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    Do You Know Your Property’s Flood Risk Under FEMA’s New Rating System?

    The Federal Emergency Management Agency (FEMA) is tasked with identifying high-risk flood zones, which in turn are used to determine areas in which property owners with federally backed mortgages must obtain flood insurance. Unfortunately, following years of above-average hurricane and severe weather activity, the flood zone system traditionally used to evaluate risk has proven unreliable.

    For example, when Hurricane Harvey hit Houston in 2017, it left over 200,000 damaged homes in its wake and caused $125 billion in total damages. Of the houses and businesses affected by the storm, 80% were located outside of the 100-year flood plain. The vast majority of these property owners did not have flood insurance.

    To correct this issue, FEMA’s National Flood Insurance Program (NFIP) has introduced new procedures for rating flood risk for insurance purposes. The new process is meant to more accurately reflect risk for property owners, and distribute the cost of insurance for potential flood damage more equitably. Coined “Risk Rating 2.0,” the new methodology is set to go into effect in October 2021.

    In this blog post, we’ll discuss how these changes may impact your need for more primary flood insurance options, and give you tips for ensuring your property is adequately covered.

    How Will FEMA’s New Risk Rating 2.0 Impact My Property?

    Here are some key highlights of FEMA’s Risk Rating 2.0 from ValuePenguin:

    • Under FEMA's Risk Rating 2.0 system, immediate cost reductions will be realized for nearly 1.2 million, or 23%, of flood insurance policies.
    • Nearly 77% of existing policies across the U.S. will see some level of price increase.
    • The ratio of policies that will be more expensive after Risk Rating 2.0 varies by state. Eighty-six percent of policies in Texas will have higher prices after October, second only to Hawaii at 87%.

    According to Forbes, “The burden of higher rates for flood insurance will hit the coastal states of California, Delaware, Florida, South Carolina, and Washington the hardest. As the nation adapts to warmer waters and climate change, other states that will face bigger losses and higher premiums include Louisiana, Mississippi, and Texas.

    One positive is that flood insurance rates will be fairer. Some property owners may find that their premiums are reduced rather than increased, particularly since the largest increases would occur in coastal communities within higher socioeconomic zones where the cost of flood insurance is not a major financial consideration.”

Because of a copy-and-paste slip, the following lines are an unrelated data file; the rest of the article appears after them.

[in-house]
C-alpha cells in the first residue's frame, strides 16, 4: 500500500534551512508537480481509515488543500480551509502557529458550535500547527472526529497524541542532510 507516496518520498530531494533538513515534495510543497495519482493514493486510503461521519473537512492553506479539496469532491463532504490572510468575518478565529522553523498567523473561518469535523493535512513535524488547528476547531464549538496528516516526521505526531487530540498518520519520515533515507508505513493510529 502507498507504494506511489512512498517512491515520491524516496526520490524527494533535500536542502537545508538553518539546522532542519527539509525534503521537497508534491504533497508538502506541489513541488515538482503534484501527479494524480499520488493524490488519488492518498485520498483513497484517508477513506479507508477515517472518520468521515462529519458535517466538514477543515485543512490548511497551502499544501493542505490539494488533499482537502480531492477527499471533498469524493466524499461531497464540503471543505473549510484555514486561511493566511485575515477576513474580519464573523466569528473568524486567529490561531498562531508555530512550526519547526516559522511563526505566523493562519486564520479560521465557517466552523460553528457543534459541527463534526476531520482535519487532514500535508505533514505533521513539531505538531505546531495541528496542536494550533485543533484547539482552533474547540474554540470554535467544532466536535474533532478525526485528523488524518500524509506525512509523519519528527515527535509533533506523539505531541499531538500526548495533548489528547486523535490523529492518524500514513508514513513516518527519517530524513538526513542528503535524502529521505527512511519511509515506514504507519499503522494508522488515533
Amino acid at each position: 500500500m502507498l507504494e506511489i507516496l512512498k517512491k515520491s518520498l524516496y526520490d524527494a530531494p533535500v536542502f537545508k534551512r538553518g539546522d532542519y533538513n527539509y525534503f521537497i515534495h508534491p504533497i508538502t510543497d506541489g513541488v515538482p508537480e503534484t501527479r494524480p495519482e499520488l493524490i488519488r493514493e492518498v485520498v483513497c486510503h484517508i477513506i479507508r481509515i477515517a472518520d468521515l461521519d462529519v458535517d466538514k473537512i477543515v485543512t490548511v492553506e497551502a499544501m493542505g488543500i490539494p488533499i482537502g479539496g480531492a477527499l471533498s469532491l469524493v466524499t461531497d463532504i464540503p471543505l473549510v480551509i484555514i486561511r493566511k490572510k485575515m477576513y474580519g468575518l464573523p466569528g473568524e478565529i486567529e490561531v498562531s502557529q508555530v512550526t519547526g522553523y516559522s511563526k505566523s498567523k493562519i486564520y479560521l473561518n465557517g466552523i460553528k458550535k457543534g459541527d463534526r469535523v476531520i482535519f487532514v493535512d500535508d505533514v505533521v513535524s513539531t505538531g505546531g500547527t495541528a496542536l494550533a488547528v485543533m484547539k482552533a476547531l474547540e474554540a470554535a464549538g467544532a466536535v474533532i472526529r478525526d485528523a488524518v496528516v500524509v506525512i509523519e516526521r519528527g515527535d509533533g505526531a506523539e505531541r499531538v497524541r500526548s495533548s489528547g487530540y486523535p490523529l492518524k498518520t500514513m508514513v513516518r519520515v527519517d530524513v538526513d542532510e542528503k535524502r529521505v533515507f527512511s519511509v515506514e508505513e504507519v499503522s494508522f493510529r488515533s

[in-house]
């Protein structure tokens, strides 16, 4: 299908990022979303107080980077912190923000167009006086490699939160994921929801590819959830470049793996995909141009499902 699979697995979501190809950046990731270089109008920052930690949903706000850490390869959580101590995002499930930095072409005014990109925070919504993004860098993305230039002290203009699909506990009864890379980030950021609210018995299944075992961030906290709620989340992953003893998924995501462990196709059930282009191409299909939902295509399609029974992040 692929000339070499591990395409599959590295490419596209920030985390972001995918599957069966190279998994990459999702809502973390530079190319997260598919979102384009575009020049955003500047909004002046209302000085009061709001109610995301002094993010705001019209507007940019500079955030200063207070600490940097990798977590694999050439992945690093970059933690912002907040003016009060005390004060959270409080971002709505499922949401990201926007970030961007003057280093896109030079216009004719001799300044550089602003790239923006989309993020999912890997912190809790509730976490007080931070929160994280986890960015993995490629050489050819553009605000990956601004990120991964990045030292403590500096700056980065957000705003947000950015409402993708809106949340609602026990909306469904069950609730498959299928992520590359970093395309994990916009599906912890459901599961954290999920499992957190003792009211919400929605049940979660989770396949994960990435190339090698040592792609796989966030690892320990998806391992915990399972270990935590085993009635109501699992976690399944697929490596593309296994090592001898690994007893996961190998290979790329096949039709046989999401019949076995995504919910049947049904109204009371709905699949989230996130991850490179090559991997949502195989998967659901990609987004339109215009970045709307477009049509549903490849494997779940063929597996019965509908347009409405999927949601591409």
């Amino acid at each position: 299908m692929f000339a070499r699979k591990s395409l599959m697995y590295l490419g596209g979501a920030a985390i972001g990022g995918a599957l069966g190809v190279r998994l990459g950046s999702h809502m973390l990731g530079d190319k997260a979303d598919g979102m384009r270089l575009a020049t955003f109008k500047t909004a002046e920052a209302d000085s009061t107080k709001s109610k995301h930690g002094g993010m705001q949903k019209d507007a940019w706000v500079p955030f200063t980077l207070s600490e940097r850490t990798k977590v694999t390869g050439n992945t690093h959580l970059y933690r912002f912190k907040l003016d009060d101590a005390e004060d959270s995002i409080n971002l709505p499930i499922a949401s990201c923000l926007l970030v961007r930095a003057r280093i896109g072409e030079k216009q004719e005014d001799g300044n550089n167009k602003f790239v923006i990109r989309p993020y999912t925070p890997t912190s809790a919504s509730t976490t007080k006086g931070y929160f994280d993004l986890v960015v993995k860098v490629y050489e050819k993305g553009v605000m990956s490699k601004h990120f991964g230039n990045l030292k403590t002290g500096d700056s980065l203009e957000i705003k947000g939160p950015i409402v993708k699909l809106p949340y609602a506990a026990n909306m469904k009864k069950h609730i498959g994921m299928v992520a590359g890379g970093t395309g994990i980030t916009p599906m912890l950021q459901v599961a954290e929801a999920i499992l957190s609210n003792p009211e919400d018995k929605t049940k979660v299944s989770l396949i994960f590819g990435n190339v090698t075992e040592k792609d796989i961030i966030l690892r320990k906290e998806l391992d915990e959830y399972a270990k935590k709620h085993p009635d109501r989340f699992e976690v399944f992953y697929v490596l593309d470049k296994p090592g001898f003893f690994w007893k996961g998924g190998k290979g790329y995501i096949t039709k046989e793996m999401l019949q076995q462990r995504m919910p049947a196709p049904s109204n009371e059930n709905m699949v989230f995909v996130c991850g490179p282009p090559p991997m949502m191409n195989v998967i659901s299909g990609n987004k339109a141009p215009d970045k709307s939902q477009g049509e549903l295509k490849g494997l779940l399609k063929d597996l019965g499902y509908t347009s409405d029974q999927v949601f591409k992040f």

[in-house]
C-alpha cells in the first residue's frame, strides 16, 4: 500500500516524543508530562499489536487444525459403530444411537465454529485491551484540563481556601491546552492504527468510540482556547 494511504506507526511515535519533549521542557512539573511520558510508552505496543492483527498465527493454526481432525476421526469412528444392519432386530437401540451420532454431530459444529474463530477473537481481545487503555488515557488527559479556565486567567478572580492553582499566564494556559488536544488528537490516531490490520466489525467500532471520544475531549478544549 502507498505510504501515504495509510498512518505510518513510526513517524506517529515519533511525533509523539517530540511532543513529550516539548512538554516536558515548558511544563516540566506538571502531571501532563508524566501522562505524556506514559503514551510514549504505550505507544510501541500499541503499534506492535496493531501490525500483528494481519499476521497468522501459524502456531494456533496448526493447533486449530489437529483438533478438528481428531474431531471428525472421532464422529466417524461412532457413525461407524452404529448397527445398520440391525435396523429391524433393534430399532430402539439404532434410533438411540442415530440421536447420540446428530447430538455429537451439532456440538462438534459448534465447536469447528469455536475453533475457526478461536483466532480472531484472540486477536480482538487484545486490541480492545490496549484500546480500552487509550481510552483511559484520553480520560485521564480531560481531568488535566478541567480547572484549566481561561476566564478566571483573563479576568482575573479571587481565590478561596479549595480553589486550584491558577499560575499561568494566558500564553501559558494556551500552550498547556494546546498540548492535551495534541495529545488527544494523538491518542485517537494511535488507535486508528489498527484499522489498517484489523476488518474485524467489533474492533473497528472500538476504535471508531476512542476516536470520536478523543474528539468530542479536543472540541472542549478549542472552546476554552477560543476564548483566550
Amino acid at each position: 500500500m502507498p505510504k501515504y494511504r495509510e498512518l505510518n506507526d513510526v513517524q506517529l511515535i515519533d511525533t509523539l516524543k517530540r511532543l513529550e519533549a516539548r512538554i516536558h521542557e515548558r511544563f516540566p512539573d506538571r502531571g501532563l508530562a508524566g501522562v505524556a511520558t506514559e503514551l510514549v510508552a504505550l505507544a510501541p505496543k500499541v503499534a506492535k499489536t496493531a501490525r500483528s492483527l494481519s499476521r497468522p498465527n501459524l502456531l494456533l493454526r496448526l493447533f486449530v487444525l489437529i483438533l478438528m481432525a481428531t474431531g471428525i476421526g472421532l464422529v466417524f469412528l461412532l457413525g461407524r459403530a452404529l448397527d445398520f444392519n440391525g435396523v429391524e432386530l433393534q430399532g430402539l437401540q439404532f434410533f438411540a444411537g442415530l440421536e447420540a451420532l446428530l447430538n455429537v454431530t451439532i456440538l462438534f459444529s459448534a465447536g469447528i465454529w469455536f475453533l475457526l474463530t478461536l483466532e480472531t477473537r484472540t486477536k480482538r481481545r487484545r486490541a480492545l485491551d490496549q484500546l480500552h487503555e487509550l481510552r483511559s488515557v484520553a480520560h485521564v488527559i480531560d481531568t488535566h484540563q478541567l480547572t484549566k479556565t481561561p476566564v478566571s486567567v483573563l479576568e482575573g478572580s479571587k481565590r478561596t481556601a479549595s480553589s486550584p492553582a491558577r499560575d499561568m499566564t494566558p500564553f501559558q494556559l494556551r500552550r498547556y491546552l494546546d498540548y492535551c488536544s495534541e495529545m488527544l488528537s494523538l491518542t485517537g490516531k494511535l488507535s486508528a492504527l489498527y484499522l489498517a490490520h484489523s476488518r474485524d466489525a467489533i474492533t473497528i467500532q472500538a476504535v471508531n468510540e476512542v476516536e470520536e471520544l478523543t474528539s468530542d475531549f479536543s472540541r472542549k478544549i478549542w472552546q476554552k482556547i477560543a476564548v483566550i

Risk Rating 2.0 Implementation

    According to FEMA, Risk Rating 2.0 will be implemented in two phases:

    Phase I

    New policies beginning Oct. 1, 2021, will be subject to the new rating methodology. Also beginning Oct. 1, existing policyholders eligible for renewal will be able to take advantage of immediate decreases in their premiums.

    Phase II

    All remaining policies renewing on or after April 1, 2022, will be subject to the new rating methodology.

    Beginning Aug. 1, current National Flood Insurance Program policyholders can contact their insurance company or insurance agent to learn more about how Risk Rating 2.0 may impact them.

    The Importance of Obtaining Flood Insurance for Your Property

    Did you know that flood damage is not covered by homeowners insurance? This is important, because, according to FEMA, a mere inch of floodwater in their home can result in over $25,000 in property damage.

    Here are a few highlights of private flood insurance features that may help you understand how obtaining private flood insurance may be beneficial:

    Higher Coverage: Private flood insurance typically offers a higher level of coverage than NFIP’s $250,000 limit on their home and $100,000 limit on their belongings.

    Shorter Wait Times: NFIP takes 30 days to go into effect, but with some private insurers, coverage could go into effect in less than a week.

    Additional Flood Assistance: If your client has to temporarily relocate, private insurance may provide for short-term housing. Depending on the policy, they could also potentially purchase coverage for items or areas not covered through NFIP.

    SWBC's excess flood insurance and NFIP alternatives for primary flood coverage go above and beyond the standard coverage limits. The program also covers funding for living expenses to help the insured through the transition process, which is something the NFIP does not offer. Excess coverage provides up to $5 million to rebuild a home or business, and up to $2 million in most states to replace stand-alone contents that may be valued above the NFIP limits.

    Hopefully, you won’t ever have to use your flood insurance policy—but it’s always best to ensure you’re covered in case disaster strikes.

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    Tyreo Harrison

    As Executive Vice President, Lending & Insurance Solutions, Ty Harrison leads teams of lending and insurance professionals that are dedicated to delivering value-added programs, services and technology tailored to address the needs of lenders, loan servicers, portfolio managers, mortgage brokers, insurance agents and insurance brokers.

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